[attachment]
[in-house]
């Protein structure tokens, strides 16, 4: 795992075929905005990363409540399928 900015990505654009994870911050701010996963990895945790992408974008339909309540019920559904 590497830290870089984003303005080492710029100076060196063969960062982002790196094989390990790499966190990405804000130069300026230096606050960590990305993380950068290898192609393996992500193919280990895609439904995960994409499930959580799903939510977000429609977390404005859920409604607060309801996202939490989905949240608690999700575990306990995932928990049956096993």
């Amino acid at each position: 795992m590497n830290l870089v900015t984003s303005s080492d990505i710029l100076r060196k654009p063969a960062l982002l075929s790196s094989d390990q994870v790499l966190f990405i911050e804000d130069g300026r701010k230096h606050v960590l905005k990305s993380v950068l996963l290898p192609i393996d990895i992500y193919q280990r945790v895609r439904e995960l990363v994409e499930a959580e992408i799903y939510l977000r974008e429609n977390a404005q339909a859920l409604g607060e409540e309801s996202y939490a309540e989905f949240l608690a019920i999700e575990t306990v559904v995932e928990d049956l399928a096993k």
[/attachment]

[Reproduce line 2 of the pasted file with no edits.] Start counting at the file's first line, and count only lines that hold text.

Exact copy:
């Protein structure tokens, strides 16, 4: 795992075929905005990363409540399928 900015990505654009994870911050701010996963990895945790992408974008339909309540019920559904 590497830290870089984003303005080492710029100076060196063969960062982002790196094989390990790499966190990405804000130069300026230096606050960590990305993380950068290898192609393996992500193919280990895609439904995960994409499930959580799903939510977000429609977390404005859920409604607060309801996202939490989905949240608690999700575990306990995932928990049956096993």